To whom it may concern…

Leonard, you big dummy, who else would I be writing to? What took you so long, surprised the neighbors haven’t complained about the stench, or maybe they did. I had every intention of calling several times, but I suppose intentions only serve to lengthen my list of regrets. There remains only one piece of unfinished business left in my life and it would seem my procrastination has relegated doing this by proxy. Go to the freezer and you’ll find an envelope.

Leonard did as the letter instructed. He tucked the cold manila envelope under his arm before returning to the chair.

I want to thank you for your friendship. In all these years I didn’t bother to do that. I’ve never believed in fate; with all my heart I believe a greater power placed you in front of my tow-truck that day. For the record, I really don’t regret not having run you under.

In case you’ve forgotten, the envelope concerns the overpayment on your first repair. At first I was opposed to accepting the excess, but you insisted. Times were tight and the bank had sent final notice of foreclosure; confiscating not only my business but the one thing that had given my life purpose. The generosity of your deed sufficiently staved off the hungry dogs. Slowly my situation improved and I set that money aside. As you know I made multiple attempts to return it, but each time you refused, giving a different but equally lame explanation.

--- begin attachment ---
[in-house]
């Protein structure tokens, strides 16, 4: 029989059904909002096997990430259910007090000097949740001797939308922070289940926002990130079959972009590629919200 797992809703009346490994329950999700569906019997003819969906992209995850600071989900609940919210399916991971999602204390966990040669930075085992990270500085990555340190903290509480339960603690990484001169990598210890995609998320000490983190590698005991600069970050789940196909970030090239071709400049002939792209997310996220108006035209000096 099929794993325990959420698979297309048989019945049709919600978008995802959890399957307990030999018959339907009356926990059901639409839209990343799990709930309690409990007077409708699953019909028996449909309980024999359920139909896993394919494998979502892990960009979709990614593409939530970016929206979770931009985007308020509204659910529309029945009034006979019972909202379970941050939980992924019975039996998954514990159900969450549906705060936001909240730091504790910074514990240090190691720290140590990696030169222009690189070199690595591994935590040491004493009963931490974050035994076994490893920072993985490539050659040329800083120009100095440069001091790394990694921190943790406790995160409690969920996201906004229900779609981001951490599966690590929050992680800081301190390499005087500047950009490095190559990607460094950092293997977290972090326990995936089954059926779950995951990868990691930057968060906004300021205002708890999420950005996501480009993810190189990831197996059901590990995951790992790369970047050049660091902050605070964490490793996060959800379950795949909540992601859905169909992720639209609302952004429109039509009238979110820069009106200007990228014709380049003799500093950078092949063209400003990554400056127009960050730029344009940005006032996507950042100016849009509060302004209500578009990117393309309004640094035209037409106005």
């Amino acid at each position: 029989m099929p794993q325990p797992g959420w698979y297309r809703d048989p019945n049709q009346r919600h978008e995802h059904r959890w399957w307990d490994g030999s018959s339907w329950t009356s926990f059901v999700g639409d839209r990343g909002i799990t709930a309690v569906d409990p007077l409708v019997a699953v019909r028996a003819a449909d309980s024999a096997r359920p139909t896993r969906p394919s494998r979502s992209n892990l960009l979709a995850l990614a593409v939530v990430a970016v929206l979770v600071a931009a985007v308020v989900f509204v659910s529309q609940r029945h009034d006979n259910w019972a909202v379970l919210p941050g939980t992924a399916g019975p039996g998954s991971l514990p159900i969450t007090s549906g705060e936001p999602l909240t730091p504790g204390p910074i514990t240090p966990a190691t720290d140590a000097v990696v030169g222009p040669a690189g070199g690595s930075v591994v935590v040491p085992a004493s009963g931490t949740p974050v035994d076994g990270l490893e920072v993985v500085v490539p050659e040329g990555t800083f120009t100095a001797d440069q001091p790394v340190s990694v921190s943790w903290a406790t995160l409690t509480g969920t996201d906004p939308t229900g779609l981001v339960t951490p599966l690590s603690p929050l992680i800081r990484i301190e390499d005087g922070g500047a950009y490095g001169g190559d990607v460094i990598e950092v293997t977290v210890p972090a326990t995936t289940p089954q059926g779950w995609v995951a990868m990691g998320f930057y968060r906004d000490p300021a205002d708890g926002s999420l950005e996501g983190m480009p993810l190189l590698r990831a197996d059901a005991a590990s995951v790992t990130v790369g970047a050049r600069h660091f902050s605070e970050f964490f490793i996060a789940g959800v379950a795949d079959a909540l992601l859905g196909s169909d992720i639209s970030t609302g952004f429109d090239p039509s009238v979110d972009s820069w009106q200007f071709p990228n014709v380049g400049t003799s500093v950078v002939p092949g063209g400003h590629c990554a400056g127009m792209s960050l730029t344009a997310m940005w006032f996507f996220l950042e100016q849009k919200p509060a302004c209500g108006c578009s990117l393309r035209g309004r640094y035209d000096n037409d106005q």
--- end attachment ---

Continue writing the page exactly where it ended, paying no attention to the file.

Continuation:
Leonard opened the envelope and found a crisp one-hundred dollar bill tucked inside, in addition to a large bundle of cash.

This is the original loan including the proceeds from shrewd investments. Pretty impressive for a non-Wall Street type, huh?

Leonard, there’s something to be said for familiarity. I’ve lived my entire life in ‘Comfortville’, driving a tow-truck for most of my life for God’s sakes. There comes a time when we must all move on. Promise me you will take this cash and purchase a car befitting someone of your status. I always pictured you in a vintage ‘Vette’; jet-black with lots of flashy chrome. A hot blonde in the passenger seat wouldn’t do you any harm. Doc, you need to live a little, tear up some open road. Punch her once for me, will ya? The ‘Vette’ I mean! Here’s to open roads and pegged speedometers, my friend. Cheers!

Leonard knelt quietly in front of the stone, running his fingers across the deep recesses carved there. It would have been a travesty he could not have endured had Ernie’s marker remained undistinguished from the others. Ernie accepted a simple role in life and asked for nothing more. While he excelled in his field, he never allowed the world of business to override his love and compassion for his fellow man.

His fingers moved from the name, Earnest L Whittington, down the shapely outline of the ’67 Stingray that was carved there.

Leonard turned the key and smiled as the aftermarket exhaust roared to life. Ernie had been right about more things than he ever realized. Leonard had passed on the blonde, at least for now, leaving room from his friend in the passenger seat any time he cared to ride.


Stacey said...

Oh Dan....
When I was reading "compound Interest", I felt like I was reading into two peoples life/friendship, and when Earnest died and left a letter for his friend D.Horton, it actually brought a lump to my throat...a brilliant post Dan.. ;-D

Dan said...

Stacey, thanks for your comments. I'm still not always sure the reader will take the story as I intend.